Does Waiting Seem Purposeless?

Another friendship broke apart.
Another rejected college application.
Another rejected job application.
Another serious break-up, with the one you thought would be “the one.”
Another pregnancy test in the trash can.
Another unanswered email regarding the baby you long to be in your arms.
All seemingly unanswered prayers.

The wait and transition stage to bring us to our dreams can often lead to despair and depression. We ask why God would place these deeply rooted desires in our hearts just to make us wait for them. We wonder how long it will take to get to our “promised land.” We question if God is truly faithful and will do what He has said. Did we hear wrong?

God is not bothered by waiting. His plans cannot be thwarted by any period of time, whether we think it is significant or not.

We see Joshua, a man who had to wait 40 years in the wilderness, just to get the land that God had already promised him. What a faithful and determined man. Joshua had to wait in humble preparation to lead. He faithfully served as Moses’ servant for years.

From the beginning of the book of Joshua, we see God reaffirm his word over and over again. Twice in the first chapter, God spoke to Joshua and said: “be strong and courageous”; once being through Himself, and another time through the people (Joshua 1:9, & verse 18). We see this theme being reiterated because God knew that Joshua would need strength and courage to defeat the enemies in the land, deal with the disobedience of the people, and overcome the struggles within himself.

Joshua’s Obedience to Wait

In Joshua 1:11, Joshua commands the people: “…Get provisions ready for yourselves, for within three days you will be crossing the Jordan to go in and take possession of the land the Lord your God is giving you to inherit.”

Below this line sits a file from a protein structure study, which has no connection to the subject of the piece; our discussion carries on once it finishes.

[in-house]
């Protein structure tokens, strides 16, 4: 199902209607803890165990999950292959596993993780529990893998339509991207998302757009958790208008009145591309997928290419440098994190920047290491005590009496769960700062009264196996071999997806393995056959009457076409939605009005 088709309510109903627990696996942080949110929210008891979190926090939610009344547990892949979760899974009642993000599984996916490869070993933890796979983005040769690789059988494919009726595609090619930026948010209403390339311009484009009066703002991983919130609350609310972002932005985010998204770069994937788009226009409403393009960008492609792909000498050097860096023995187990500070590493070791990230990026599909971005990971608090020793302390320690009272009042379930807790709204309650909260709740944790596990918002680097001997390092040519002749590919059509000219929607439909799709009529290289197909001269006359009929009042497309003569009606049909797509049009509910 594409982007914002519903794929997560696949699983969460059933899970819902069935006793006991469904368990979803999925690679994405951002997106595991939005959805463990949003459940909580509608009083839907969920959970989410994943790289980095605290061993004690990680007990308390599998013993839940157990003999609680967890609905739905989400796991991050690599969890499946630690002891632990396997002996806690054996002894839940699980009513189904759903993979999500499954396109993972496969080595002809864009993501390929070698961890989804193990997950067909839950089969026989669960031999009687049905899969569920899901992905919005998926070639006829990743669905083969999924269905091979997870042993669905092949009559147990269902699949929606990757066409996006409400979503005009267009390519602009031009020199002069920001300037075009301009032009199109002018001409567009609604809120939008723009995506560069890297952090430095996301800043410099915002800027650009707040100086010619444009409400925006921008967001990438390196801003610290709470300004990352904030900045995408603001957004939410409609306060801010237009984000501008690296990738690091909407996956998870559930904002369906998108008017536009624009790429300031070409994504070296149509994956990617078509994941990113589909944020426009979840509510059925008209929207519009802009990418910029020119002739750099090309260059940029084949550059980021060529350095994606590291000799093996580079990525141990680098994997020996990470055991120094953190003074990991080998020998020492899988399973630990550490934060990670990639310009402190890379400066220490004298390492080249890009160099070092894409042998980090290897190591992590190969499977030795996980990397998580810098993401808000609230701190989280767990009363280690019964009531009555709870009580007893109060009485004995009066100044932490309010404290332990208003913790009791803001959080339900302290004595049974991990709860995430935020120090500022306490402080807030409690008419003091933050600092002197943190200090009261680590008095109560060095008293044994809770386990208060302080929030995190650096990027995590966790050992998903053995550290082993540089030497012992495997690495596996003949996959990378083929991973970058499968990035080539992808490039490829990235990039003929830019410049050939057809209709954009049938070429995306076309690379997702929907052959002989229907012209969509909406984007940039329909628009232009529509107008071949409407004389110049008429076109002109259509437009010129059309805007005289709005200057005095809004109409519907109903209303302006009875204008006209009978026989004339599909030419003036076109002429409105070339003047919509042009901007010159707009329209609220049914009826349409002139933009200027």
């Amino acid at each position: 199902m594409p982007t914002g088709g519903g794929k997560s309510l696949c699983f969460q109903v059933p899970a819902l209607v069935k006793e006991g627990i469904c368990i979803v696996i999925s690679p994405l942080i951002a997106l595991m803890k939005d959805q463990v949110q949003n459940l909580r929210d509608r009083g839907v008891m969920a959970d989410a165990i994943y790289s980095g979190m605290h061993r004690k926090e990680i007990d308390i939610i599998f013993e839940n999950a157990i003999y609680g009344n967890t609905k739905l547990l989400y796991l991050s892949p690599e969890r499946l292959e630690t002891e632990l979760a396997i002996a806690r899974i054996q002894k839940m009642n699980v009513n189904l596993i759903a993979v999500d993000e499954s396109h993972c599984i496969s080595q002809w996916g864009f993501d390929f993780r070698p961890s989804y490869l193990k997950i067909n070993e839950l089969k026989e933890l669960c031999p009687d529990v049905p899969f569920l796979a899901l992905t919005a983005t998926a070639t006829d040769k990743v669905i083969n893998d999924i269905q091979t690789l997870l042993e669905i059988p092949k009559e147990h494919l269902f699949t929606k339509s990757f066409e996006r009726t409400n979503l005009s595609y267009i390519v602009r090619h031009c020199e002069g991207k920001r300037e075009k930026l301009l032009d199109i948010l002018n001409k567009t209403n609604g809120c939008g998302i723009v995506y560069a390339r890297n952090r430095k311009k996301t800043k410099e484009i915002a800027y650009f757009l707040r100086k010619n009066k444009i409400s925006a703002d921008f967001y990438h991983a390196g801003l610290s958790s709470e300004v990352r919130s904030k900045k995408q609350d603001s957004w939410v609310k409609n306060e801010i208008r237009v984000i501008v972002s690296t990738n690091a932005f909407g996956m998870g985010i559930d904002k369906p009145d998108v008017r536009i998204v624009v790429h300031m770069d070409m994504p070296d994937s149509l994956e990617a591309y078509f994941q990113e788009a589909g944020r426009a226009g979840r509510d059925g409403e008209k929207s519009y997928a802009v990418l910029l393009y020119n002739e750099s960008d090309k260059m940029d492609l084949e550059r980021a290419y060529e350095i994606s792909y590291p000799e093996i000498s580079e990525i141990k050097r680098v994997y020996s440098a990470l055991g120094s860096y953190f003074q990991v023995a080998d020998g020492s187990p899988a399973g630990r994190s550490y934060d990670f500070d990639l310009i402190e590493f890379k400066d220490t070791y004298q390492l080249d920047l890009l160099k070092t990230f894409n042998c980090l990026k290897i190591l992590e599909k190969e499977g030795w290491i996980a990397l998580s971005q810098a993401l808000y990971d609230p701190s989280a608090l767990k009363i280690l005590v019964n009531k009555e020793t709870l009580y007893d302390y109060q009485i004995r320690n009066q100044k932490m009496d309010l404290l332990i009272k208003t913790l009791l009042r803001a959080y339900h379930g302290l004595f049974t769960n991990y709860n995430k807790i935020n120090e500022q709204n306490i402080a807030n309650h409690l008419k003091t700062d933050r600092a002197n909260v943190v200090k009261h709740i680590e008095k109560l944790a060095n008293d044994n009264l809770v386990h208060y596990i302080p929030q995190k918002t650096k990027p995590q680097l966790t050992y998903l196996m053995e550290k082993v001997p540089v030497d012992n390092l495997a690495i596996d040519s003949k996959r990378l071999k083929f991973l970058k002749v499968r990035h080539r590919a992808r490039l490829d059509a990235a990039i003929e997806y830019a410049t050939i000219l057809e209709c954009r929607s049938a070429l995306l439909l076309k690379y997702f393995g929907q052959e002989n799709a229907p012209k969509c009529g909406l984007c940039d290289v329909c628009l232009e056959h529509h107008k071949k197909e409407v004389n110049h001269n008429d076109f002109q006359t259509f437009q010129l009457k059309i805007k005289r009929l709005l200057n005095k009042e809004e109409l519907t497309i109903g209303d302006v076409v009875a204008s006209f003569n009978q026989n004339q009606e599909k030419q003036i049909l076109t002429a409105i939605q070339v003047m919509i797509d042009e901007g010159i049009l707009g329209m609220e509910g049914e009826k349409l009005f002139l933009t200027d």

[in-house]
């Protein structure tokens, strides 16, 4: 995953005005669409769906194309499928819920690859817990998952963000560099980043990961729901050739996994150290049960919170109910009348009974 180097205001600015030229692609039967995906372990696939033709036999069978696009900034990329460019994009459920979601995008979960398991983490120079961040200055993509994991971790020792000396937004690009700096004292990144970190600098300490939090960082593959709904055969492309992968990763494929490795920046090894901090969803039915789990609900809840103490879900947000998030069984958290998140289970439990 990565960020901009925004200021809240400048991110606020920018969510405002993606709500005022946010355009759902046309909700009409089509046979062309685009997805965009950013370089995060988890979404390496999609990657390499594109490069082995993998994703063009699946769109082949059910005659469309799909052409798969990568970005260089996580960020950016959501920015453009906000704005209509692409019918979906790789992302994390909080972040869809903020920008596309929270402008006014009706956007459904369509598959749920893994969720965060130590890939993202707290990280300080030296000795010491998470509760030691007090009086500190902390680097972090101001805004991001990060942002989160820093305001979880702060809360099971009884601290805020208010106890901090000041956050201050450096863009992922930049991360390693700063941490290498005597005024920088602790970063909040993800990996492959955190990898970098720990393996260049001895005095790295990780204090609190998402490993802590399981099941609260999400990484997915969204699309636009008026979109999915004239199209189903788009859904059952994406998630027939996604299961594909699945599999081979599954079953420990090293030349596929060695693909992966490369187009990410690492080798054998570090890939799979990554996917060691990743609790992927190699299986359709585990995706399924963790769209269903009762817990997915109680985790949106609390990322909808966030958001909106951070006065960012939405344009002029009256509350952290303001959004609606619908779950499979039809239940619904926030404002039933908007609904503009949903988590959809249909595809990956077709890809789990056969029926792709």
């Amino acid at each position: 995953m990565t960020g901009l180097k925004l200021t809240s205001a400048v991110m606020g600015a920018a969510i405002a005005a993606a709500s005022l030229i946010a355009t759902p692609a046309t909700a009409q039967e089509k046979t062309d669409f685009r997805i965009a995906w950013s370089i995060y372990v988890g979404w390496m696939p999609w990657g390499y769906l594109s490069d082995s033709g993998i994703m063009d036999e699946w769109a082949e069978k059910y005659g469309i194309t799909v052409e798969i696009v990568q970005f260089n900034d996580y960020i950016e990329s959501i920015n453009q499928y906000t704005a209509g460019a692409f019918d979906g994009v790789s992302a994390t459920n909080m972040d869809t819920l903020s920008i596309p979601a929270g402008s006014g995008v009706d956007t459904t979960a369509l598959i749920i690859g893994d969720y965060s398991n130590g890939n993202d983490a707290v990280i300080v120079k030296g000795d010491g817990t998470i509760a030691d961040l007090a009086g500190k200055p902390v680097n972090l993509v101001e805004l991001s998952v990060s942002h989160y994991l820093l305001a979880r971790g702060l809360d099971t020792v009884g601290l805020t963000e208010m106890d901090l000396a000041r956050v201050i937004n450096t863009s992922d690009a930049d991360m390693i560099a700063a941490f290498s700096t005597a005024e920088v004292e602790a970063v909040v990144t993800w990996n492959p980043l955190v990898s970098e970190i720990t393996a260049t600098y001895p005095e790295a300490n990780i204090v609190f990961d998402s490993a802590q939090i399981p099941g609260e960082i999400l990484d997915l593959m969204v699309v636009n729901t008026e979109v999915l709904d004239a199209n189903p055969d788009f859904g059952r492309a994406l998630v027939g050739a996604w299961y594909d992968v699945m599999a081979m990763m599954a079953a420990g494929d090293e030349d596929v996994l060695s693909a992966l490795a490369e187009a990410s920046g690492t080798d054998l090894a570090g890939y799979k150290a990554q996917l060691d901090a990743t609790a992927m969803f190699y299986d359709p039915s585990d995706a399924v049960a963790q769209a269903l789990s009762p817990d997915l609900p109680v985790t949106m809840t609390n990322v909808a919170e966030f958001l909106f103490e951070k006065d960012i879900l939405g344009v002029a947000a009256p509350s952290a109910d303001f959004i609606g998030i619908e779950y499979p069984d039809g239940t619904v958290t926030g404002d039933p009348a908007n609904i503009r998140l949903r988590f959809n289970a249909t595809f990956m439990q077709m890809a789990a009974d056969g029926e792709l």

Joshua chose to make the people wait, to be prepared for the conquering of Jericho.

We see Gods miraculous hand in the wait that Joshua commanded because it’s in that time frame that Joshua sent two spies to scout out Jericho. While those two spies were looking throughout the land, they came to a prostitute named Rahab. Rahab feared God, believed in him and kept the spies safe while the King was looking for them in the city. Rahab is one of the few women named in the family line of Jesus. Her risk to be known by God has made her known for all eternity. Through Rahab’s lineage, Jesus came. ♥
The story of Rahab is beautiful, and I could write a whole post about that, but that’s not the purpose of this specific blog post.

Because of Joshua’s willingness to wait Rahab’s life was saved.

God had a purpose for Joshua’s wait.

My point is this: we are not God, and our thoughts are not His thoughts. His timing has been planned from the beginning, and although sometimes the wait is painful and heartbreaking, we cannot know what the purpose to that wait is.

“‘For my thoughts are not your thoughts, neither are your ways my ways,’ declares the LORD.”
Isaiah 55:8

A Season of Waiting

Are you in a season of waiting?

Dear sister, do not resent the wait. Do not grow angry with God for not giving you what you want when you want it.

I cannot answer if your consistent closed doors mean to move on to something else, only you can seek that answer by prayer and fasting.

What I do know is you are in the company of many saints who heartbreakingly waited as well.

Abraham and Sarah waited for Isaac.
Moses waited for the Promised Land.
King David waited for the crown.
We are waiting and longing for the return of Jesus.

Your waiting may seem pointless at this moment, but do not allow the enemy to plant lies that God is not good or does not want good things for you. God is working something out in your waiting, the same way He saved Rahab in Joshua’s waiting.

Joshua’s wait had a purpose, and so does yours.

XOXO,

PS! Do you know someone who is waiting? Would you consider sharing this post to encourage them? ♥

More about Amaris

20 something wife and mother! Inspiring women to live fearlessly, authentically, and to thrive where ever they're planted.